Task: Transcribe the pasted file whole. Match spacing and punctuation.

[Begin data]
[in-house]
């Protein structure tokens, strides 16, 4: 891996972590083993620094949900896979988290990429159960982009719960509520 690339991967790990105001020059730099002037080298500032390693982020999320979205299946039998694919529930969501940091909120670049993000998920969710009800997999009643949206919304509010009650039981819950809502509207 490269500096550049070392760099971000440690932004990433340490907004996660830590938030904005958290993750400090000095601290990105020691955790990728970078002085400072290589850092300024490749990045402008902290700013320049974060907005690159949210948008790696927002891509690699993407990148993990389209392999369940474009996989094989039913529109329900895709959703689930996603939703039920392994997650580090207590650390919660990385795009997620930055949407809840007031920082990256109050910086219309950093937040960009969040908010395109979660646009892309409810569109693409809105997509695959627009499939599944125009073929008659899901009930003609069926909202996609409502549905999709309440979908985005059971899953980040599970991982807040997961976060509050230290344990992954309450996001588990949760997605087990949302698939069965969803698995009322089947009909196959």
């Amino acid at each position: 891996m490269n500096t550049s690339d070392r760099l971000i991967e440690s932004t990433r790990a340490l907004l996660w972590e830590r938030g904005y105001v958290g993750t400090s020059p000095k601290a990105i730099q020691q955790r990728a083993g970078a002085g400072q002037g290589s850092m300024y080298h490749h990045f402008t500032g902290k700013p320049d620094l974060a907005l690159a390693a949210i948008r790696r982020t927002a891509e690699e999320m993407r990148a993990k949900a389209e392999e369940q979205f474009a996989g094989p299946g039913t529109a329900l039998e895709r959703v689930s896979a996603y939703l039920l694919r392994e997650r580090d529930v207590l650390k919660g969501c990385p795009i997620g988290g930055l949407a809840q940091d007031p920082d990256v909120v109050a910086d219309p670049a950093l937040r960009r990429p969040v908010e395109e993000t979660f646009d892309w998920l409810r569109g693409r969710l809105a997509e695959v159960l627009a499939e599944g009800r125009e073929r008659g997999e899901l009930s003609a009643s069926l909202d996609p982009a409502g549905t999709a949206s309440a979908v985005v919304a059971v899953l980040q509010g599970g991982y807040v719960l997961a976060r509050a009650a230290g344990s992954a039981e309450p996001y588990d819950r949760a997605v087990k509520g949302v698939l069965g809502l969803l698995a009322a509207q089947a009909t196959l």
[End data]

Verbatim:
[in-house]
């Protein structure tokens, strides 16, 4: 891996972590083993620094949900896979988290990429159960982009719960509520 690339991967790990105001020059730099002037080298500032390693982020999320979205299946039998694919529930969501940091909120670049993000998920969710009800997999009643949206919304509010009650039981819950809502509207 490269500096550049070392760099971000440690932004990433340490907004996660830590938030904005958290993750400090000095601290990105020691955790990728970078002085400072290589850092300024490749990045402008902290700013320049974060907005690159949210948008790696927002891509690699993407990148993990389209392999369940474009996989094989039913529109329900895709959703689930996603939703039920392994997650580090207590650390919660990385795009997620930055949407809840007031920082990256109050910086219309950093937040960009969040908010395109979660646009892309409810569109693409809105997509695959627009499939599944125009073929008659899901009930003609069926909202996609409502549905999709309440979908985005059971899953980040599970991982807040997961976060509050230290344990992954309450996001588990949760997605087990949302698939069965969803698995009322089947009909196959």
């Amino acid at each position: 891996m490269n500096t550049s690339d070392r760099l971000i991967e440690s932004t990433r790990a340490l907004l996660w972590e830590r938030g904005y105001v958290g993750t400090s020059p000095k601290a990105i730099q020691q955790r990728a083993g970078a002085g400072q002037g290589s850092m300024y080298h490749h990045f402008t500032g902290k700013p320049d620094l974060a907005l690159a390693a949210i948008r790696r982020t927002a891509e690699e999320m993407r990148a993990k949900a389209e392999e369940q979205f474009a996989g094989p299946g039913t529109a329900l039998e895709r959703v689930s896979a996603y939703l039920l694919r392994e997650r580090d529930v207590l650390k919660g969501c990385p795009i997620g988290g930055l949407a809840q940091d007031p920082d990256v909120v109050a910086d219309p670049a950093l937040r960009r990429p969040v908010e395109e993000t979660f646009d892309w998920l409810r569109g693409r969710l809105a997509e695959v159960l627009a499939e599944g009800r125009e073929r008659g997999e899901l009930s003609a009643s069926l909202d996609p982009a409502g549905t999709a949206s309440a979908v985005v919304a059971v899953l980040q509010g599970g991982y807040v719960l997961a976060r509050a009650a230290g344990s992954a039981e309450p996001y588990d819950r949760a997605v087990k509520g949302v698939l069965g809502l969803l698995a009322a509207q089947a009909t196959l």